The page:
Systems and methods for global optimization of treatment planning for external beam radiation therapy
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 A61—MEDICAL OR VETERINARY SCIENCE; HYGIENE
 A61N—ELECTROTHERAPY; MAGNETOTHERAPY; RADIATION THERAPY; ULTRASOUND THERAPY
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 A61N5/103—Treatment planning systems
 A61N5/1031—Treatment planning systems using a specific method of dose optimization

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Abstract
Description
This application is a continuation application, which is based on and claims priority to U.S. Utility patent application Ser. No. 09/706,915, filed on Nov. 6, 2000 now U.S. Pat. No. 6,546,073, which is based on and claims priority to U.S. Provisional Patent Application No. 60/164,029 filed on Nov. 5, 1999, each of which are hereby incorporated by reference in their entirety. This application also claims priority to U.S. Provisional Application No. 60/433,657, filed Dec. 18, 2002, which is hereby incorporated by reference in its entirety.
The present invention relates generally to treatment planning for external beam radiation therapy, and more particularly, to systems and methods for global optimization of treatment planning for external beam radiation therapy.
External beam radiation therapy is a wellknown treatment option available to the radiation oncology and neurosurgery communities for treating and controlling certain central nervous systems lesions, such as arteriovenous malfomations, metastatic lesions, acoustic neuromas, pituitary tumors, malignant gliomas, and other intracranial tumors. As the name implies, the procedure involves the use of external beams of radiation directed into the patient at the lesion using either a gamma unit (referred to as a Gamma Knife), a linear accelerator, or similar beam delivery apparatus. Although treating the lesions with the radiation provides the potential for curing the related disorder, the proximity of critical normal structures and surrounding normal tissue to the lesions makes external beam radiation therapy an inherently high risk procedure that can cause severe complications. Hence, the primary objective of external beam radiation therapy is the precise delivery of the desired radiation dose to the target area defining the lesion, while minimizing the radiation dose to surrounding normal tissue and critical structures.
The process of treating a patient using external beam radiation therapy consists of three main stages. First, a precise threedimensional map of the anatomical structures in the location of interest (target volume) is constructed using any conventional threedimensional imaging technology, such as computed tomography (CT) or magnetic resonance imaging (MRI). Second, a treatment plan is developed for delivering a predefined dose distribution to the target volume that is acceptable to the clinician. Finally, the treatment plan is executed using an accepted beam delivery apparatus.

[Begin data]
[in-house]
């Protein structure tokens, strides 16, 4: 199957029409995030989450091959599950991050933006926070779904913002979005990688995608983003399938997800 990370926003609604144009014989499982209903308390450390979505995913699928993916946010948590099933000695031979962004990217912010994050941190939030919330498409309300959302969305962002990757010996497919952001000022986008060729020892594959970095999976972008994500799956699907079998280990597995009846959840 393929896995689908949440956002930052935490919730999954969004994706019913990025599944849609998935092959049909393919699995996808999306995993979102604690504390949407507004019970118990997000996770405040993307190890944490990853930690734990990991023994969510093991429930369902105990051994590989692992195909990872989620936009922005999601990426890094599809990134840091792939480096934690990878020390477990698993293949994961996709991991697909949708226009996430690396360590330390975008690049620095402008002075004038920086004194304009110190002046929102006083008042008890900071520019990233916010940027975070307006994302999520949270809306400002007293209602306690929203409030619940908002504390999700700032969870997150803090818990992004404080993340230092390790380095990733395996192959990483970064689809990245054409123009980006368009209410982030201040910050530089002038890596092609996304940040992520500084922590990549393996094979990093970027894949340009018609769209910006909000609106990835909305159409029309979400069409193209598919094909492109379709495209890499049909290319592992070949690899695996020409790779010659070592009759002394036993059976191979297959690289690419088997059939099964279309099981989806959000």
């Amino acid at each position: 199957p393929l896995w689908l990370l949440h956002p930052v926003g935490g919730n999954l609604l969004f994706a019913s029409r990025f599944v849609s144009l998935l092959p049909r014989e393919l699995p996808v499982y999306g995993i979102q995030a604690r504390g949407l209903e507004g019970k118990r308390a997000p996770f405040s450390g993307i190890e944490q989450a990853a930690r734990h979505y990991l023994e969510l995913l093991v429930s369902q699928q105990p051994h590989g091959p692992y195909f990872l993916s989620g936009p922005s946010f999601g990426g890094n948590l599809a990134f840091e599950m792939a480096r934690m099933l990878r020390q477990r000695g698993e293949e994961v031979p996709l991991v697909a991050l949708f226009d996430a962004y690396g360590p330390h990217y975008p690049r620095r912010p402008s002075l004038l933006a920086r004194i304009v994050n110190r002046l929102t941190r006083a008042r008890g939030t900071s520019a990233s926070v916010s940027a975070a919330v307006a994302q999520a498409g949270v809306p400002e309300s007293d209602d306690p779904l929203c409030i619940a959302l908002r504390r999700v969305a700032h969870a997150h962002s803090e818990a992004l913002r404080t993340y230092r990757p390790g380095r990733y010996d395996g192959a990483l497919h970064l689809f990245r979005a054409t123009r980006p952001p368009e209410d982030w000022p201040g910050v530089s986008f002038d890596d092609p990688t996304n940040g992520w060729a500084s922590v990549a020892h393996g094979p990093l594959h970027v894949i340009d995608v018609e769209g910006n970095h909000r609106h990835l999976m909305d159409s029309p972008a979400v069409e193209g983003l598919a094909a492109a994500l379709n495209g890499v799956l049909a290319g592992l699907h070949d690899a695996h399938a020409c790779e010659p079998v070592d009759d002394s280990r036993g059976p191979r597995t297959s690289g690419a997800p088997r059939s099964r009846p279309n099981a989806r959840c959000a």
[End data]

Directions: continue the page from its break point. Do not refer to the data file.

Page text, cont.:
Thus, the basic strategy of external beam radiation therapy is to utilize multiple beams of radiation from multiple directions to “crossfire” at the target volume. In that way, radiation exposure to normal tissue is kept at relatively low levels, while the dose to the tumor cells is escalated. Thus, the main objective of the treatment planning process involves designing a beam profile, for example, a collection of beams, that delivers a necrotic dose of radiation to the tumor volume, while the aggregate dose to nearby critical structures and surrounding normal tissue is kept below established tolerance levels.
One existing method for treatment planning in external beam radiation therapy is standard manual planning. This method is referred to as forward planning because the physician solves the direct problem of determining the appropriate dose distribution given a known set of beam characteristics and beam delivery parameters. In other words, standard manual planning involves a trialanderror approach performed by an experienced physician. The physician attempts to create a plan that is neither complex nor difficult to implement in the treatment delivery process, while approximating the desired dose distribution to the greatest extent possible. For instance, the physician may choose how many isocenters to use, as well as the location in three dimensions, the collimator size, and the weighting to be used for each isocenter. A treatment planning computer may calculate the dose distribution resulting from this preliminary plan. Prospective plans are evaluated by viewing isodose contours superimposed on anatomical images and/or with the use of quantitative tools such as cumulative dosevolume histograms (DVH's).
Standard manual planning has many disadvantages. This iterative technique of plan creation and evaluation is very cumbersome, timeconsuming, and far from optimal. Thus, manual planning results in much higher costs for patients and insurers. The physician or other experienced planner can evaluate only a handful of plans before settling on one. Thus, standard planning has very limited success in improving local tumor control or reducing complications to normal tissue and critical structures, and as a result, greatly limits the qualityoflife for patients. In standard manual planning, there is no mechanism for allowing the advance imposition of clinical properties, such as, for example, an upper bound on dose received by normal tissue or the specific shape of doseresponse curves to the tumor and to critical structures, on the resulting plans. Furthermore, manual planning is subjective, inconsistent, far from optimal, and only enables a small amount of treatment plans to be examined by the physician.